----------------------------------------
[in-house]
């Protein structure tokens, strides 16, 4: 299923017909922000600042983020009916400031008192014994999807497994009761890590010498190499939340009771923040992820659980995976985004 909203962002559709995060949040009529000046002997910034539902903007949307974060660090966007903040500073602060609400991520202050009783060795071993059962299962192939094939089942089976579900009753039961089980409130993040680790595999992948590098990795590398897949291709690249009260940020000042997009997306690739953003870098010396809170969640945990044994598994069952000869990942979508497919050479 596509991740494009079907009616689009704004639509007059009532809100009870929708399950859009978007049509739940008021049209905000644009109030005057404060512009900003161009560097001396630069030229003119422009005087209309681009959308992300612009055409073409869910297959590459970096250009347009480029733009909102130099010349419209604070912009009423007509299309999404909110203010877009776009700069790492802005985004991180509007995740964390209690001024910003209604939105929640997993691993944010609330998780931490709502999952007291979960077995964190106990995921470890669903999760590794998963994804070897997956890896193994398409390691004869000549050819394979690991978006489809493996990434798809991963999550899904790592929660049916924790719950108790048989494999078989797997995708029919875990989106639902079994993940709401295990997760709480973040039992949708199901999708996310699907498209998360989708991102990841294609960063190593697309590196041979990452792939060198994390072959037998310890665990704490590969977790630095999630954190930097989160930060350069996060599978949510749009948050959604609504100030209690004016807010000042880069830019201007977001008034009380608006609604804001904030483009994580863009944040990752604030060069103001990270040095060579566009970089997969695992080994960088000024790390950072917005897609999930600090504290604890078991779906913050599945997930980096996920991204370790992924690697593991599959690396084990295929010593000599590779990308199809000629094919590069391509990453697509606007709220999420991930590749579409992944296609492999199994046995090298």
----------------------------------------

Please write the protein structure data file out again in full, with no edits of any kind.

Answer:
[in-house]
């Protein structure tokens, strides 16, 4: 299923017909922000600042983020009916400031008192014994999807497994009761890590010498190499939340009771923040992820659980995976985004 909203962002559709995060949040009529000046002997910034539902903007949307974060660090966007903040500073602060609400991520202050009783060795071993059962299962192939094939089942089976579900009753039961089980409130993040680790595999992948590098990795590398897949291709690249009260940020000042997009997306690739953003870098010396809170969640945990044994598994069952000869990942979508497919050479 596509991740494009079907009616689009704004639509007059009532809100009870929708399950859009978007049509739940008021049209905000644009109030005057404060512009900003161009560097001396630069030229003119422009005087209309681009959308992300612009055409073409869910297959590459970096250009347009480029733009909102130099010349419209604070912009009423007509299309999404909110203010877009776009700069790492802005985004991180509007995740964390209690001024910003209604939105929640997993691993944010609330998780931490709502999952007291979960077995964190106990995921470890669903999760590794998963994804070897997956890896193994398409390691004869000549050819394979690991978006489809493996990434798809991963999550899904790592929660049916924790719950108790048989494999078989797997995708029919875990989106639902079994993940709401295990997760709480973040039992949708199901999708996310699907498209998360989708991102990841294609960063190593697309590196041979990452792939060198994390072959037998310890665990704490590969977790630095999630954190930097989160930060350069996060599978949510749009948050959604609504100030209690004016807010000042880069830019201007977001008034009380608006609604804001904030483009994580863009944040990752604030060069103001990270040095060579566009970089997969695992080994960088000024790390950072917005897609999930600090504290604890078991779906913050599945997930980096996920991204370790992924690697593991599959690396084990295929010593000599590779990308199809000629094919590069391509990453697509606007709220999420991930590749579409992944296609492999199994046995090298």